Subordinate Taxa
Scientific Name:
Nothofagaceae Kuprian., Int. Conf. Palynology, 21 (1962)
When designating the type for the family, Kuprianova (1962) gave the authority for Nothofagus incorrectly as Oerst., and incorrectly indicated the type of Nothofagus as N. obliqua Oerst.
  • = Nothofageae Baum.-Bod., Syst. Fl. Neu-Caledonien 104 (1992)
  • = Nothofagoideae P.L.Wang & F.T.Pu, Pollen Morphol. & Biogeogr. Fagac. 116 (2004)
Type Taxon:

Trees or shrubs. Monoecious. Evergreen or deciduous. Leaves, distichous, revolute when evergreen or plicate when deciduous. Stipules present, attached basally or peltate, with point of attachment associated with elongate colleters, caducous. Leaf lamina simple, pinnately veined, entire, crenate, dentate or serrate; minor leaf veins without phloem transfer cells; cuticle usually with globular glandular trichomes. Inflorescence a dichasium. Male inflorescence sessile to shortly pedunculate 1–3-flowered or a pseudanthium; perianth campanulate. Androecium 6–36 stamens; filaments long and flexible; anthers basifixed, elongate, with distal connective protrusion, proximal lobes above the point of connection, non-versatile, tetrasporangiate, dehiscing by a slit. Pollen oblate to peroblate; exine thin, with granular bacules, and small, widely spaced projections; regular foot layer and tectum; colpi 3–10, usually with raised margins. Female inflorescence sessile or shortly pedunculate, usually 3-flowered with 2 lateral trimerous flowers and 1 central dimerous flower; dichasium subtended by a cupule; perianth reduced to a minute rim. Cupule 2–4-valved, valves free throughout development, with lamellar or stalked appendages. Gynoecium: ovary inferior, 3- or 2-carpellate, each carpel with 2 pendulous anatropous ovules; ovules unitegmic; styles as many as carpels, stigmas clavate or linguiform, decurrent or weakly decurrent, glabrous, persistent. Fruit a nut, triquetrous or lenticular, 2- or 3-winged; endocarp glabrous. Cotyledons plicate, with fat reserve; endosperm absent; germination epigeal. Chromosome number n = 13.


Previously, New Zealand species have been placed in either Fagus (Hooker 1853, 1864, Cheeseman 1906) or Nothofagus s.l. (Blume 1851; Cheeseman 1925; Allan 1961) in the Fagaceae. Molecular studies showed that Nothofagus is sister to the entire Fagales (Manos & Steele 1997; Li et al. 2004; Sauquet et al. 2012) and rejected a close relationship with Fagaceae, and in particular a sister group relationship between Fagus and Nothofagus (Kubitzki 1993). Morphological and anatomical studies (Crepet & Daghlian 1980; Nixon 1982, 1989; Jones 1986; Zheng et al. 1999; Li et al. 2004) also support the recognition of Nothofagaceae (Kuprianova 1962).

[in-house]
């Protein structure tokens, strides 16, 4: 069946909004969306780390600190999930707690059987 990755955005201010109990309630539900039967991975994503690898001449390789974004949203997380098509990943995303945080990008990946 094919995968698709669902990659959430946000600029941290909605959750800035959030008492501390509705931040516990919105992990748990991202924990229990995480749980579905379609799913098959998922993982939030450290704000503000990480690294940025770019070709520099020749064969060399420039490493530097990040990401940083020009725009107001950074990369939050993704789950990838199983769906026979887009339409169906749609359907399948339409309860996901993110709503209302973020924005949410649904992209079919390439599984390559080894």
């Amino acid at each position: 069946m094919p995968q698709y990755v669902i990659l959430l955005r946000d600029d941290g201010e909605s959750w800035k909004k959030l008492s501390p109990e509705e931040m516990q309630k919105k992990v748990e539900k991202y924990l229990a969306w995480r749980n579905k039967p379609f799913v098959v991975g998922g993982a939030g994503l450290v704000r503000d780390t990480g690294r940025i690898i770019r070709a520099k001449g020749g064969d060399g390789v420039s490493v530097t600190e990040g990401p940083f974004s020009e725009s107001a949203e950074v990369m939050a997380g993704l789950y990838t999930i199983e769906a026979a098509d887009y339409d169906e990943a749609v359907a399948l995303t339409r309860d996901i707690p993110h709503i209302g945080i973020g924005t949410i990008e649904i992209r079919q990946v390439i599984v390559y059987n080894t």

Earlier infrageneric classifications of Nothofagus s.l. (Steenis 1953; Philipson & Philipson 1988) based on morphology were constructed with characters that were shown to be phylogenetically uninformative; leaf vernation, deciduous or evergreen habit, and cupule valve number were convincingly argued to be the result of parallel evolution (Hill & Read 1991; Hill & Jordan 1993). A phenetic analysis by Hill & Read (1991), based on cuticular morphology, leaf morphology (including hairs and stomata) and leaf architecture, resulted in their subdividing Nothofagus s.l. into four subgenera consistent with the four pollen groups of extant Nothofagaceae (Cranwell 1939; Cookson 1952; Cookson & Pike 1955; Dettmann et al. 1990), i.e., brassii-type, fusca a-type, fusca b-type, and menziesii-type. A molecular analysis using the rbcL gene (Martin & Dowd 1993) provided strong support for four lineages equating to their subgenera. Subsequent DNA sequence analyses (Manos 1997; Setoguchi et al. 1997; Sauquet et al. 2012) have confirmed monophyly and the relationships among the lineages recovered by Martin & Dowd (1993).